Bad priorities, bad ideas, bad execution. What could possibly go wrong? by Simon Black

Stupidity compounds. From Simon Black at

It was late spring of 1348 when a small ship departed from the port of Gascony in Southwestern France, destined for Dorset County on the English Channel.

The ship was carrying basic provisions and goods for trade.

But unknown to the sailors, dockworkers, and the locals in Dorset County, the ship was infested with a nasty bacteria called Yersinia pestis, also known as the Black Death.

The disease spread rapidly; it vanquished Briston, then London, then eventually all of England. And modern historians estimate that between 40% and 60% of England’s population died as a result of the Black Death pandemic.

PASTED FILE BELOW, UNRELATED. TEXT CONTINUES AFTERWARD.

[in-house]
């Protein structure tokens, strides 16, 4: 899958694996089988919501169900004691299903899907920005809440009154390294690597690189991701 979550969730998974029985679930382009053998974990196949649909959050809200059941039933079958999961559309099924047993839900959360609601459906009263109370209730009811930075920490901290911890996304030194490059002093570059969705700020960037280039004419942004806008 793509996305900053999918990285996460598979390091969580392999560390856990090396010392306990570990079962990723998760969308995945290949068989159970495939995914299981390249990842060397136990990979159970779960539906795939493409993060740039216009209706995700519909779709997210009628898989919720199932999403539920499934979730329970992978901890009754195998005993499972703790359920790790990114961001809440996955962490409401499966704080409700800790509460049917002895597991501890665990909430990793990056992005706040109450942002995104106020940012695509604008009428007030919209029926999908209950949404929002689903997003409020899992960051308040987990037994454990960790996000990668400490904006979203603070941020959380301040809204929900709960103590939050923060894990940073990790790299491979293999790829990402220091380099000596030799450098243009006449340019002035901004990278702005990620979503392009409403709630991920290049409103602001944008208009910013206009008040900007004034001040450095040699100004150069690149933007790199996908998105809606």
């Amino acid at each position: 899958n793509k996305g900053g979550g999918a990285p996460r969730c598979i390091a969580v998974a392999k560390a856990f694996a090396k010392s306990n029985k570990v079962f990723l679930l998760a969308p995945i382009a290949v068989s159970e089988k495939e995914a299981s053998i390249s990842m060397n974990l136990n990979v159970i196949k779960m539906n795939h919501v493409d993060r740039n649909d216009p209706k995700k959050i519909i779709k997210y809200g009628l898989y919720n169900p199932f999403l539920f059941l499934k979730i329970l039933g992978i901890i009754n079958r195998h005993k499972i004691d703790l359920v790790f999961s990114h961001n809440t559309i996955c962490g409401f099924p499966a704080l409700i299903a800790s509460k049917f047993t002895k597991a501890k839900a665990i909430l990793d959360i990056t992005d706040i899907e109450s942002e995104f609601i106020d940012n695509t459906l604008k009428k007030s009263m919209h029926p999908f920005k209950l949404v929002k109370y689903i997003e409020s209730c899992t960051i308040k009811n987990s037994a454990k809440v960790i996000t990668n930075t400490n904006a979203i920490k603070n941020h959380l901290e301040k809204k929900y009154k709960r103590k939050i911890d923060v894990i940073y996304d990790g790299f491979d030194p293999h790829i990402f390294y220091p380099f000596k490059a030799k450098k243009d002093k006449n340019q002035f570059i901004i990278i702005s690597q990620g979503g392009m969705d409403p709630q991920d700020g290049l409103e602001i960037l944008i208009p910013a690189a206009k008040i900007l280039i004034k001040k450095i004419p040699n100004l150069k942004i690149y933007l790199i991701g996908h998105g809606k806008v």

The economic fallout was devastating. Most people were terrified to leave their homes. And the few people who were willing to work demanded higher wages.

But King Edward III wasn’t having any of that.

So on June 18, 1349, King Edward issued the Ordinance of Laborers, which specifically forbade workers from earning any more than their pre-pandemic wages.

Essentially the king was trying to fix an extreme labor shortage by imposing wage controls. Genius!

Not to be outdone by her predecessor, Queen Elizabeth passed the Statue of Apprentices more than two centuries later in 1563.

Similar to the Ordinance of Laborers, the Queen’s law made it compulsory to work. She also fixed wages and made it illegal to either quit your job or to fire an employee.

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